Lymphatic malformations are anomalies of the lymphatic vessels. The lymphatic system, which includes the lymph nodes, spleen, thymus, lymphatic vessels, and other structures, functions to remove excess fluid from the tissues of the body, transports fatty acids throughout the body, and is an essential component of the immune system. The lymph is transported through thin-walled vessels called lymphatic vessels. Lymphatic malformations consist of abnormal, dilated cysts or pouches filled with lymphatic fluid.
Lymphatic malformations are classified as macrocystic, microcystic, or combined. Macrocystic lymphatic malformations have historically been known as “cystic hygromas”. They are often located in the head and neck region, or in the axilla “armpit”. Macrocystic lymphatic malformations consist of large, compressible fluid-filled cysts. They tend to grow over time. Macrocystic lymphatic malformations may be complicated by pain and expansion, which may occur during an unrelated viral illness or due to bleeding into the malformation. In the head and neck region, they may be associated with overgrowth of the mandible (lower jaw),leading to malocclusion, or problems with the bite. Malformations in the abdomen may lead to abdominal pain, bowel obstruction, or chylous ascites, which is leakage of the lymphatic fluid into the abdominal cavity.
Microcystic lymphatic malformations are frequently located in the limbs, axillae, or chest. They often appear as small vesicles, or “blisters” on the skin. It is difficult based on examination to determine the true extent of these malformations, and imaging in the form of MRI or ultrasound is helpful.
Combined lymphatic malformations consist of both large cystic components and smaller cysts. They are frequently in the head and neck region, including the airway and the tongue. They may also be seen in the extremities, chest, and pelvic regions. In the head and neck region, these malformations may lead to bulkiness of the tongue. They may also cause obstruction of the airway. When the malformation involves the thorax (trunk), it may cause pericardial effusions (fluid around the heart) or pleural effusions (fluid around the lungs). Lymphatic malformations in the extremities may lead to lymphedema, or swelling due to accumulation of lymphatic fluid, in the affected arm or leg.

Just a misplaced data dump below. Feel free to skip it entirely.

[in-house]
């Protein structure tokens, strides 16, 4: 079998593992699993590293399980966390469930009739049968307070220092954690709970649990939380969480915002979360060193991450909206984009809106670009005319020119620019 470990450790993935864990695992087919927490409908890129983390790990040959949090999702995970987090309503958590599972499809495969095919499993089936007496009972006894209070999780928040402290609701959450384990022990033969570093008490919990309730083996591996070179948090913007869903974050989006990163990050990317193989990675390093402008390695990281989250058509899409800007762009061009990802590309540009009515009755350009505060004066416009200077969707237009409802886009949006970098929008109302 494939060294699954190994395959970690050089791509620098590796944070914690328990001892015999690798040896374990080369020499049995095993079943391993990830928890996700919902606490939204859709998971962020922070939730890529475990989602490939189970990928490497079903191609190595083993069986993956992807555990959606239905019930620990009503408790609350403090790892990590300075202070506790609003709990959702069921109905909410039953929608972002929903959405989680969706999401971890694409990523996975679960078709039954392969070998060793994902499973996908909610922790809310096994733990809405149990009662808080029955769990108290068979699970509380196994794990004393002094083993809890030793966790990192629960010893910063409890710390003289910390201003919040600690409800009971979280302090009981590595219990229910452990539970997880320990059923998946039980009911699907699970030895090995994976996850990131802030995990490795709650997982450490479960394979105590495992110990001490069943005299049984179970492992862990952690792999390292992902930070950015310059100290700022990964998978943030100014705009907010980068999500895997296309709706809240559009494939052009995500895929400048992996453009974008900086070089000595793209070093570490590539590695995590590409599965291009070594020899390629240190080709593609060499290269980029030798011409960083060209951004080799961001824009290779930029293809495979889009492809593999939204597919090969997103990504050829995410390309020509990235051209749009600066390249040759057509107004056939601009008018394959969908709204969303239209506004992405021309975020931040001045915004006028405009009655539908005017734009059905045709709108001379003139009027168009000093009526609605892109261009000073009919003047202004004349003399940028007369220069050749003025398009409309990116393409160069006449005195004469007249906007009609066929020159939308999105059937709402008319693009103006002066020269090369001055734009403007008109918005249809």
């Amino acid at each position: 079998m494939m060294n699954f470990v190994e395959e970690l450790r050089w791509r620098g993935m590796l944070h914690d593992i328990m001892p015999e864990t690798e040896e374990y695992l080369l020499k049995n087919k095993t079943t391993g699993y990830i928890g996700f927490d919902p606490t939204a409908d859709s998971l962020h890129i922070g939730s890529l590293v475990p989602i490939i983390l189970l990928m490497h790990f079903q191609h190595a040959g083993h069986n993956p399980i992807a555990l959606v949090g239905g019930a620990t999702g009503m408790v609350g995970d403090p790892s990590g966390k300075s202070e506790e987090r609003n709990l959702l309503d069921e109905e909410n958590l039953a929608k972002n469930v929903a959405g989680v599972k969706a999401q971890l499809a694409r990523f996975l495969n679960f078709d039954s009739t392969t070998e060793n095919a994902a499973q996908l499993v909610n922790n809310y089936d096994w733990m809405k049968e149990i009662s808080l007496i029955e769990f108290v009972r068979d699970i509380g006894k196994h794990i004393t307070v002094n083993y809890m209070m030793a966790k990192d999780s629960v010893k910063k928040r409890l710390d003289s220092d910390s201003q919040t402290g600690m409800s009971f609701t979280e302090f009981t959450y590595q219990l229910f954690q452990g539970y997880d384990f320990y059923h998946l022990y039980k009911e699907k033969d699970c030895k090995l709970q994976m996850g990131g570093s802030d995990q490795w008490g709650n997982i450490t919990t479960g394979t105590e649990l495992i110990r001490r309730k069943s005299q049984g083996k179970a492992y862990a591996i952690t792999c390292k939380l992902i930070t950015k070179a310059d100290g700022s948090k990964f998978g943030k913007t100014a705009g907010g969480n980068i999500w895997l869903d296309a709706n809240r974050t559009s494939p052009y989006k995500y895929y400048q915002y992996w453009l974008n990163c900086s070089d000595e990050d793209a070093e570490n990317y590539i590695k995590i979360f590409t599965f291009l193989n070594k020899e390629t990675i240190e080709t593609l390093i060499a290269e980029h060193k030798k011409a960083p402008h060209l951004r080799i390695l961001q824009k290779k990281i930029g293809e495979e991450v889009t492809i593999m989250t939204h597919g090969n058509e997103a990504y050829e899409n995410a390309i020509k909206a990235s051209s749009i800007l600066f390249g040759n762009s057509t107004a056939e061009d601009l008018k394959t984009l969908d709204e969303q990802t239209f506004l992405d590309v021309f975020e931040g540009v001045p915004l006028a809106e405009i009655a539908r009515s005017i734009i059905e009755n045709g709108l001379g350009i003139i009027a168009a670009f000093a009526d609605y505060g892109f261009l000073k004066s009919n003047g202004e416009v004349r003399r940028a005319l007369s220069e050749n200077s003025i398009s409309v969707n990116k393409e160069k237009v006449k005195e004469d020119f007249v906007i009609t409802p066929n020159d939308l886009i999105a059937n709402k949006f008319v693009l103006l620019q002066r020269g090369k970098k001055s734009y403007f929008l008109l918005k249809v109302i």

Treatment of Lymphatic Malformations
Management by a multidisciplinary team is very important in the treatment of lymphatic malformations. The treatment depends on the type of lymphatic malformation, the location, and symptoms. Options include:
- Observation with regular examinations by the team in malformations that are asymptomatic.
- Compression garments may provide symptomatic relief on extremities involved with lymphatic malformations.
- Medical treatment with sirolimus. Sirolimus can be used topically (applied directly to the lesion) to treat microcystic lymphatic malformations, or orally for treatment of complicated and extensive malformations.
- Sclerotherapy can be effective in the treatment of lymphatic malformations with a macrocystic component. This involves injection of an irritating substance, such as ethanol, hypertonic saline, bleomycin, doxycycline, or sodium tetradecyl sulfate into the malformation, causing the cysts to shrink. Multiple treatments may be necessary.
- Surgery can be used either to debulk or potentially excise the malformation. In smaller, well-demarcated malformations, surgical excision may be curative. When the malformation is extensive or involves critical body structures, surgery may involve subtotal excision, or debulking, of the malformation. This may require more than one debulking procedure, often years apart.
Combined Vascular Malformations
Combined vascular malformations, which contain components of multiple types of vascular malformations, are divided into slow-flow malformations, which do not have an arteriovenous component, and fast-flow malformations, which do. Examples of slow-flow combined vascular malformations include Klippel-Trenaunay syndrome, and an example of a fast-flow malformation syndrome is Parkes-Weber syndrome.
Klippel-Trenaunay syndromeKlippel-Trenaunay syndrome combines lymphatic, venous, and capillary malformations on one or more limbs. This may lead to limb hypertrophy (overgrowth), including length discrepancies between affected and normal legs. Treatment involves the use of compression garments, sclerotherapy of venous or lymphatic malformations when appropriate, and epiphysiodesis, in which the growth center of the bone is interrupted, allowing for correction of the asymmetry.
Parkes-Weber syndrome is similar to Klippel-Trenaunay syndrome, but involves arteriovenous malformations and arteriovenous fistulae (direct connections between arteries and veins). Similar to Klippel-Trenaunay syndrome, patients with Parkes-Weber syndrome may experience limb hypertrophy and length discrepancies.
If you would like more information about vascular birthmarks, please contact the Craniofacial Team of Texas by calling 512-377-1142 or toll free 877-612-7069 to schedule an appointment or complete an online appointment request.